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Eben is still thinking in thousands, tens of thousands or even hundreds of thousands – Raspberry Pi will affect millions of people’s lives, but only if you can cope with supply and demand. Think of the Russian families that cannot afford a PC or laptop, who now have an opportunity to own a computer. Just the supplies required for that one huge country will be massive, then you have all the other continents to think about. The demand is global. 193 countries – not just a few interested parties who live around the Cambridge area.

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I don’t think anyone is thinking in the thousands or 10k’s any more! Millions on the other hand – well, we will just have to wait and see. If demand really is in the multi millions, then there may be issues with chip supply, as the demand really will be much much greater than predicted. And you do need to predict these things well, before pushing a lot of very expensive wafers through a fab.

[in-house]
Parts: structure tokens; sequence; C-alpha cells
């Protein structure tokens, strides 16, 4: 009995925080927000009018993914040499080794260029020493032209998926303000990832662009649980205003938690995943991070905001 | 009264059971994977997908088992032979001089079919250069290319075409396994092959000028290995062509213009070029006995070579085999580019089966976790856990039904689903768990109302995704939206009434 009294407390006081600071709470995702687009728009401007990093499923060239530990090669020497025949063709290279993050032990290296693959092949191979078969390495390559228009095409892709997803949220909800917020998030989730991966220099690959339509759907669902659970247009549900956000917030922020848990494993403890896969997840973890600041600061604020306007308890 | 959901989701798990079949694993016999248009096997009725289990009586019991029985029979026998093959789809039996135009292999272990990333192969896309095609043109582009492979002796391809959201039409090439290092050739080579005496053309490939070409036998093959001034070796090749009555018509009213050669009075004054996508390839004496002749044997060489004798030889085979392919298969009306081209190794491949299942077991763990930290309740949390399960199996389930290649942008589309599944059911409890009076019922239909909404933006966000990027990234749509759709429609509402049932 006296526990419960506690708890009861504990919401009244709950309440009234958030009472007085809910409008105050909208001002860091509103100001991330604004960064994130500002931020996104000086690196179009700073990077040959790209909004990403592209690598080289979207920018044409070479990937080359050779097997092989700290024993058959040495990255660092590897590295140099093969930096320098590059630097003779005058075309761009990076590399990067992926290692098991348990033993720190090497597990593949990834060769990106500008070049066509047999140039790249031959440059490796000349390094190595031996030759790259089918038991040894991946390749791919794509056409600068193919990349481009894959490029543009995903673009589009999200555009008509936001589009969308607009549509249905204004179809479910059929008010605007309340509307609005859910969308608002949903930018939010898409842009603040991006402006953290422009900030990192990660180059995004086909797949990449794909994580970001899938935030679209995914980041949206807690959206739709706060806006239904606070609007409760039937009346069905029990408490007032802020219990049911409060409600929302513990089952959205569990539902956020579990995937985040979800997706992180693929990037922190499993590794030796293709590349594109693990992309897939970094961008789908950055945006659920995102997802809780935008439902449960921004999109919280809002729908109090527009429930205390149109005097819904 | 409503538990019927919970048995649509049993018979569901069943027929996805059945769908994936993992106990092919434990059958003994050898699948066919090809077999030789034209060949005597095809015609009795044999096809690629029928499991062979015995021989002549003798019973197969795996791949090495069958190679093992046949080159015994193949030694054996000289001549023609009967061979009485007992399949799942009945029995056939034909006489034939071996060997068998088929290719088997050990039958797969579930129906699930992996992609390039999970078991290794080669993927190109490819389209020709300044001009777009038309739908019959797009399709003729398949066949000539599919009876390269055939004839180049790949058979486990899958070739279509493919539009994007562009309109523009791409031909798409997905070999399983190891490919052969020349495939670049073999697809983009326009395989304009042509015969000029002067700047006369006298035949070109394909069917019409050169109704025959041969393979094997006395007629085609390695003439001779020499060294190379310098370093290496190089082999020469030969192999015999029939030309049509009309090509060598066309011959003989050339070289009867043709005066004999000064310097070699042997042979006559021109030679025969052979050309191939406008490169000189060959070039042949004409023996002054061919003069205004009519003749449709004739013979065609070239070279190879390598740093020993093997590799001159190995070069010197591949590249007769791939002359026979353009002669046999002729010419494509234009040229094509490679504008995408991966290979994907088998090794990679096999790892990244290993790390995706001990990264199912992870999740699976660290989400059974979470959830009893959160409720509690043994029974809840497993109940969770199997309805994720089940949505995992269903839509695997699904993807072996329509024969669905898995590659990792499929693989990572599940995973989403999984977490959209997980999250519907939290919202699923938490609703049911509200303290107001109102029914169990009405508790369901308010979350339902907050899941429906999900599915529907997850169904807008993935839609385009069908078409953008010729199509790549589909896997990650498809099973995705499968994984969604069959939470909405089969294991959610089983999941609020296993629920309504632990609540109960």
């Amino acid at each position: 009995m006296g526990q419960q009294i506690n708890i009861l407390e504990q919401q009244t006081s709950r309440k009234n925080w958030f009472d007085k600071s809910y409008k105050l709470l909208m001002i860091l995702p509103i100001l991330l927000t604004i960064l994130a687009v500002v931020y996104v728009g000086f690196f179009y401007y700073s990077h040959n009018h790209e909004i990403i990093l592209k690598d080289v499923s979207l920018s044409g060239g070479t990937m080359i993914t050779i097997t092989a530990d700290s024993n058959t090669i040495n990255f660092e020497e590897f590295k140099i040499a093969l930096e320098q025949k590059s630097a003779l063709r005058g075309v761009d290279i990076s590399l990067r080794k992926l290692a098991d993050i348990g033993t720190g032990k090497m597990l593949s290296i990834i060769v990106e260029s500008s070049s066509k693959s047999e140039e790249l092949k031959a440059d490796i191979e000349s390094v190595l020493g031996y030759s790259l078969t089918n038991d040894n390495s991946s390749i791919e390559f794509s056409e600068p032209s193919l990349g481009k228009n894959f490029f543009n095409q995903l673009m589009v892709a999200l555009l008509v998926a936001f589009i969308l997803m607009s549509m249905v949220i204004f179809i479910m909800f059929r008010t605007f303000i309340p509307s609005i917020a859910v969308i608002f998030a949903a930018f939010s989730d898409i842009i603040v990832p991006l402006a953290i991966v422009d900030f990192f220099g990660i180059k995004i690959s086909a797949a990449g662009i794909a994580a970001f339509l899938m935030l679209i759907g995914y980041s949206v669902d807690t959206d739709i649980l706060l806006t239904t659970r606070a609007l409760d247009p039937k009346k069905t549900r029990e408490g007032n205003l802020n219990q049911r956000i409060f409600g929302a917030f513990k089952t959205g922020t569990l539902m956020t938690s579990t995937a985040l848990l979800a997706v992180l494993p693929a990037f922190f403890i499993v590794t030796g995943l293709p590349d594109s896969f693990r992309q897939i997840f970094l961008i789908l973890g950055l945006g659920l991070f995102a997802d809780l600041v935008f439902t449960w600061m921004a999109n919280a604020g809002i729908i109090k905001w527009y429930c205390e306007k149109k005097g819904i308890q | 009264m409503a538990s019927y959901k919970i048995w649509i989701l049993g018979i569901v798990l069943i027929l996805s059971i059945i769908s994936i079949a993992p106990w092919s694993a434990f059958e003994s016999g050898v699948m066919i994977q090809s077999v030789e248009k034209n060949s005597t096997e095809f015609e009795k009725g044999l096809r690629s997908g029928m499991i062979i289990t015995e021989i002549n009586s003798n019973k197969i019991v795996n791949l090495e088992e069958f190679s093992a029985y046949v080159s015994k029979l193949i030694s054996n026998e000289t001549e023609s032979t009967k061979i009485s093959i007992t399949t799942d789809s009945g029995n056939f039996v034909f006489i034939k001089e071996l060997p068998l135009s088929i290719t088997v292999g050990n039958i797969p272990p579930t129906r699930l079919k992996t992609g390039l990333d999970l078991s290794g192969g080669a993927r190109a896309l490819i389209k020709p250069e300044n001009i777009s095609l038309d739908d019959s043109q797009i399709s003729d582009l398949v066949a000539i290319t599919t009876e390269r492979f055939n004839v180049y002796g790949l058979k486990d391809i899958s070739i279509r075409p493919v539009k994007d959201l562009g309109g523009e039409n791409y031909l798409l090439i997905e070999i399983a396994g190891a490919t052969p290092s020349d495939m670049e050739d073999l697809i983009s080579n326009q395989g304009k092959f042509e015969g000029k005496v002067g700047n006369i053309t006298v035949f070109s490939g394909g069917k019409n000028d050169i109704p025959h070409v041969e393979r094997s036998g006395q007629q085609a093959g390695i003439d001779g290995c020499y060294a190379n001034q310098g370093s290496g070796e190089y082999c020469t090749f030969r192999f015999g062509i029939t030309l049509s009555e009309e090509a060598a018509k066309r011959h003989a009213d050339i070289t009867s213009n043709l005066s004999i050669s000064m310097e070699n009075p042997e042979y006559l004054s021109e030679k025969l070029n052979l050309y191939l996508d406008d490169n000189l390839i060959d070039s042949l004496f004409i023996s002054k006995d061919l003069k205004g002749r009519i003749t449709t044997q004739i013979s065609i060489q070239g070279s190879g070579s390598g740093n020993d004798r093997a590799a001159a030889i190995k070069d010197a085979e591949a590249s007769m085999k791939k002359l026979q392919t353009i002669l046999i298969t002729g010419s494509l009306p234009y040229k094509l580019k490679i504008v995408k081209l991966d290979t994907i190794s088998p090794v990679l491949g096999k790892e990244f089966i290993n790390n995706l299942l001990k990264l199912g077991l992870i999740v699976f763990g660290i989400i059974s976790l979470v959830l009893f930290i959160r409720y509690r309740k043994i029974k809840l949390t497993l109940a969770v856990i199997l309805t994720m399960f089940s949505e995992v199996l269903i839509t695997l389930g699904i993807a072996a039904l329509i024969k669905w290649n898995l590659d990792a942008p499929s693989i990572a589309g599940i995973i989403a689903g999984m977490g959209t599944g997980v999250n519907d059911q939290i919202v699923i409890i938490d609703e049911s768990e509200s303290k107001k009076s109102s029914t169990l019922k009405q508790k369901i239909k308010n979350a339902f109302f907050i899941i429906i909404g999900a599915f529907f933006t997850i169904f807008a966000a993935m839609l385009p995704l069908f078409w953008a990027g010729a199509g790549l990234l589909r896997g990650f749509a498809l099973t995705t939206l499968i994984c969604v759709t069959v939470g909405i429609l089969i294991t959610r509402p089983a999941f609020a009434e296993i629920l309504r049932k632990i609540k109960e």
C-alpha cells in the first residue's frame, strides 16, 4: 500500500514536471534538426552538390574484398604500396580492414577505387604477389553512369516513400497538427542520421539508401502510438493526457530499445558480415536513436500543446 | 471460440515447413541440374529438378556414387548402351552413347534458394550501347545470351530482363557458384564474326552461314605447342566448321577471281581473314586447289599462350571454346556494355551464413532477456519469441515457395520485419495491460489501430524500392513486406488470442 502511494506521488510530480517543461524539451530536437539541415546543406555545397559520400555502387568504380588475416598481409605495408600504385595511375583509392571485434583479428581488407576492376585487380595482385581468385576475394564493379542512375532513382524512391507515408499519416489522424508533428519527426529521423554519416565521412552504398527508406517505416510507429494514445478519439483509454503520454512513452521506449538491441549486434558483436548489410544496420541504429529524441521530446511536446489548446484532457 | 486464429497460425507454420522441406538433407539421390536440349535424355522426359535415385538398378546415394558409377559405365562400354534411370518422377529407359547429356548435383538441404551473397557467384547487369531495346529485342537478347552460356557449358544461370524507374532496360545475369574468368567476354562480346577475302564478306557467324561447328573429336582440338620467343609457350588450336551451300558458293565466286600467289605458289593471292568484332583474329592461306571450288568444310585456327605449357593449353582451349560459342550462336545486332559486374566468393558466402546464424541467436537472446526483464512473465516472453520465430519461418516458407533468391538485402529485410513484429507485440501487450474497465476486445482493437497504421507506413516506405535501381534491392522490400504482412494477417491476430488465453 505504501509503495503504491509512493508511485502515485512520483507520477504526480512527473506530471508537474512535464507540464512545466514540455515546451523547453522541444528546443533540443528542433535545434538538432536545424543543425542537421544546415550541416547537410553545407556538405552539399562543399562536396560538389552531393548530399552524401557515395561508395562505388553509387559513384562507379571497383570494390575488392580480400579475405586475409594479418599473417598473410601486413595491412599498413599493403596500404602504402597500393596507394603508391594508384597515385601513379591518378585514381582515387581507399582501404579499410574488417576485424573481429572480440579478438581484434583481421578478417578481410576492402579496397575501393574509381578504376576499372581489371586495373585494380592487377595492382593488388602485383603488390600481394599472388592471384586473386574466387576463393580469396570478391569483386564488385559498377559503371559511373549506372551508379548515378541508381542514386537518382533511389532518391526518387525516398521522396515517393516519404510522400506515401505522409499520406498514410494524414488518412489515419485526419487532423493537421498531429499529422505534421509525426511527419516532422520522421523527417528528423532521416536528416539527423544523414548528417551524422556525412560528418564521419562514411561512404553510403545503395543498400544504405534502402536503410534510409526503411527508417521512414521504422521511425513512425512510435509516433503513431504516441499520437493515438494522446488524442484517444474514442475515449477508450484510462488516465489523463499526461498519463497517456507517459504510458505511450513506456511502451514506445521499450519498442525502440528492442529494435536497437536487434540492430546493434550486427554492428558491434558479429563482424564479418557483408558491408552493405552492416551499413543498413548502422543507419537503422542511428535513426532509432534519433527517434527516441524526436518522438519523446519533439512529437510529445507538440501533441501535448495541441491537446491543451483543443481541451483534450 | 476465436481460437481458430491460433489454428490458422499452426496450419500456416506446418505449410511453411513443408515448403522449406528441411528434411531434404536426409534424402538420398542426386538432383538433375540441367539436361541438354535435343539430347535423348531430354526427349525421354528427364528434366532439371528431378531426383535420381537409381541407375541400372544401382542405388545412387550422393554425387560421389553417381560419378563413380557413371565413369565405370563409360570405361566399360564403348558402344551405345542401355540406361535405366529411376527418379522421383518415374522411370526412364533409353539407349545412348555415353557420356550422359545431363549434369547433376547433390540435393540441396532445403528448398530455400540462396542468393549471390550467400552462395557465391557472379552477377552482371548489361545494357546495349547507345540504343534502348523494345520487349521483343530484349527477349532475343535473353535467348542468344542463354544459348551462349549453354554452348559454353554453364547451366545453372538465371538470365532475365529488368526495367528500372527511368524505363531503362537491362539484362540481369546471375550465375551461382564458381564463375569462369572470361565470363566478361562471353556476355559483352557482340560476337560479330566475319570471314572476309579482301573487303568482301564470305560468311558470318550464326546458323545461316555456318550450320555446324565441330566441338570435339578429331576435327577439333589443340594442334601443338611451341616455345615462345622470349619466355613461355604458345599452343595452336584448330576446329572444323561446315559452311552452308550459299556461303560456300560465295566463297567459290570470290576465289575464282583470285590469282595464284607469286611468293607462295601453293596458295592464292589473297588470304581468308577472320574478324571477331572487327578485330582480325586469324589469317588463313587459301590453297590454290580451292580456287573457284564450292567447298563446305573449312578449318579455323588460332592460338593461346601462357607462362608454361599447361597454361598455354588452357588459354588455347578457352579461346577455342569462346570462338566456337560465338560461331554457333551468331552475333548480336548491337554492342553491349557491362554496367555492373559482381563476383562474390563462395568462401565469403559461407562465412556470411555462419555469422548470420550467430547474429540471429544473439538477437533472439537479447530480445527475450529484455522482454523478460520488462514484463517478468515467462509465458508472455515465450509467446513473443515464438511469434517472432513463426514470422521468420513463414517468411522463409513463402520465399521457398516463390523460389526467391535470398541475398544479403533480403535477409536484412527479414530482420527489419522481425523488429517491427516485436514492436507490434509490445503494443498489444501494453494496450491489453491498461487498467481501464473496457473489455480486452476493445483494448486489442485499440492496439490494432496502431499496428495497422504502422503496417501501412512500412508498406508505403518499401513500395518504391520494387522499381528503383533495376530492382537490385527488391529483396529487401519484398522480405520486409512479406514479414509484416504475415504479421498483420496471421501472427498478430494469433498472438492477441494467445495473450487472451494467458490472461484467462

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So i noticed the keyboard for the BBC micro behind him, how it had a unique row of red keys at the top. We had the BBC Micros at my primary school in Australia in the early 90’s.

Anyone else played Martello Tower on that thing?

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I just got another one of those, “oh we are working so hard and are making such great progress” emails from farnell. Why do they bother to constantly send out emails that have no real information in them other to say “we are so close!”. I know this isn’t the best place for this post. Could we have a “complain here” thread? You know, just to let off steam and for giggles.

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With a long weekend upon us (well, for the UK at least), I guess there will be a lot of visitors to this site and the forums. Will there be an update as to the progress that has been made with the compliance testing, as it has been over 2 weeks since we were told that testing had started?…I’ll even settle for a ” we’ll let you know Tuesday” entry. But some more detail than “promising” would be appreciated.

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I had a BBC Model B that a friend gave my dad who was a teacher when I was 11. It worked for about an hour and a half before crashing as the power supply got too hot. I had to wait about another 30 minutes before I could use it again. That was the only reason I ever saw sunlight for about a year.